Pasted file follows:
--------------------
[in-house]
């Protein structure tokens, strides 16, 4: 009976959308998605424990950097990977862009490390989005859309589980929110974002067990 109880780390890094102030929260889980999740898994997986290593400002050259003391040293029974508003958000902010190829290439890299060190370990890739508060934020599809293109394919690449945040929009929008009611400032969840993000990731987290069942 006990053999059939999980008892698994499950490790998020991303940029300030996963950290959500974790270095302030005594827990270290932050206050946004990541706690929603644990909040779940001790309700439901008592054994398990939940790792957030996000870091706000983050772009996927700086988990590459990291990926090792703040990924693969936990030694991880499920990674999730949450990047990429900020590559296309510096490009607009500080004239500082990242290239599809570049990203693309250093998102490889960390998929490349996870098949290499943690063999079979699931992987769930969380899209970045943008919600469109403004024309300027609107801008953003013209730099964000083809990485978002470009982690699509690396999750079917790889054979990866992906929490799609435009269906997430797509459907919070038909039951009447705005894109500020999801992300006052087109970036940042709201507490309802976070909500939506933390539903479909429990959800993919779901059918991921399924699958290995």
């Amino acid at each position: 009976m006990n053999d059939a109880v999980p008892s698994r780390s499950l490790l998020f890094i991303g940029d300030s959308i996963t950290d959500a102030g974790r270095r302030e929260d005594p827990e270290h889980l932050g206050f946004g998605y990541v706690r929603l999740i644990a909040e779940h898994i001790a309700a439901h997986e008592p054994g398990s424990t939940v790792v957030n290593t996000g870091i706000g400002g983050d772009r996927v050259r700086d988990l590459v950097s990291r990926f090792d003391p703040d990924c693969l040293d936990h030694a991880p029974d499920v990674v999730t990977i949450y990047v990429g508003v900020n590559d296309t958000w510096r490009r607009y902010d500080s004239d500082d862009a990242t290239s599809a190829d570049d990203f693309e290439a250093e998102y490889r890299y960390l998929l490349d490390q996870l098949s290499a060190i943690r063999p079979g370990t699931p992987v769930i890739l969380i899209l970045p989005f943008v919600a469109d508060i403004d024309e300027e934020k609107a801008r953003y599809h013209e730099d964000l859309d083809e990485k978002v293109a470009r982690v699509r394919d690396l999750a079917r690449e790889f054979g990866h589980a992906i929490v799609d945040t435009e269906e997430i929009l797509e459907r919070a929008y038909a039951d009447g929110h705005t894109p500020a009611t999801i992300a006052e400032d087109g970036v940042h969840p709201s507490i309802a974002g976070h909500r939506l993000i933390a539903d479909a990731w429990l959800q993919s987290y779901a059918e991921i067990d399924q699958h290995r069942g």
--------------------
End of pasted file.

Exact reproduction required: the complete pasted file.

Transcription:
[in-house]
């Protein structure tokens, strides 16, 4: 009976959308998605424990950097990977862009490390989005859309589980929110974002067990 109880780390890094102030929260889980999740898994997986290593400002050259003391040293029974508003958000902010190829290439890299060190370990890739508060934020599809293109394919690449945040929009929008009611400032969840993000990731987290069942 006990053999059939999980008892698994499950490790998020991303940029300030996963950290959500974790270095302030005594827990270290932050206050946004990541706690929603644990909040779940001790309700439901008592054994398990939940790792957030996000870091706000983050772009996927700086988990590459990291990926090792703040990924693969936990030694991880499920990674999730949450990047990429900020590559296309510096490009607009500080004239500082990242290239599809570049990203693309250093998102490889960390998929490349996870098949290499943690063999079979699931992987769930969380899209970045943008919600469109403004024309300027609107801008953003013209730099964000083809990485978002470009982690699509690396999750079917790889054979990866992906929490799609435009269906997430797509459907919070038909039951009447705005894109500020999801992300006052087109970036940042709201507490309802976070909500939506933390539903479909429990959800993919779901059918991921399924699958290995």
């Amino acid at each position: 009976m006990n053999d059939a109880v999980p008892s698994r780390s499950l490790l998020f890094i991303g940029d300030s959308i996963t950290d959500a102030g974790r270095r302030e929260d005594p827990e270290h889980l932050g206050f946004g998605y990541v706690r929603l999740i644990a909040e779940h898994i001790a309700a439901h997986e008592p054994g398990s424990t939940v790792v957030n290593t996000g870091i706000g400002g983050d772009r996927v050259r700086d988990l590459v950097s990291r990926f090792d003391p703040d990924c693969l040293d936990h030694a991880p029974d499920v990674v999730t990977i949450y990047v990429g508003v900020n590559d296309t958000w510096r490009r607009y902010d500080s004239d500082d862009a990242t290239s599809a190829d570049d990203f693309e290439a250093e998102y490889r890299y960390l998929l490349d490390q996870l098949s290499a060190i943690r063999p079979g370990t699931p992987v769930i890739l969380i899209l970045p989005f943008v919600a469109d508060i403004d024309e300027e934020k609107a801008r953003y599809h013209e730099d964000l859309d083809e990485k978002v293109a470009r982690v699509r394919d690396l999750a079917r690449e790889f054979g990866h589980a992906i929490v799609d945040t435009e269906e997430i929009l797509e459907r919070a929008y038909a039951d009447g929110h705005t894109p500020a009611t999801i992300a006052e400032d087109g970036v940042h969840p709201s507490i309802a974002g976070h909500r939506l993000i933390a539903d479909a990731w429990l959800q993919s987290y779901a059918e991921i067990d399924q699958h290995r069942g």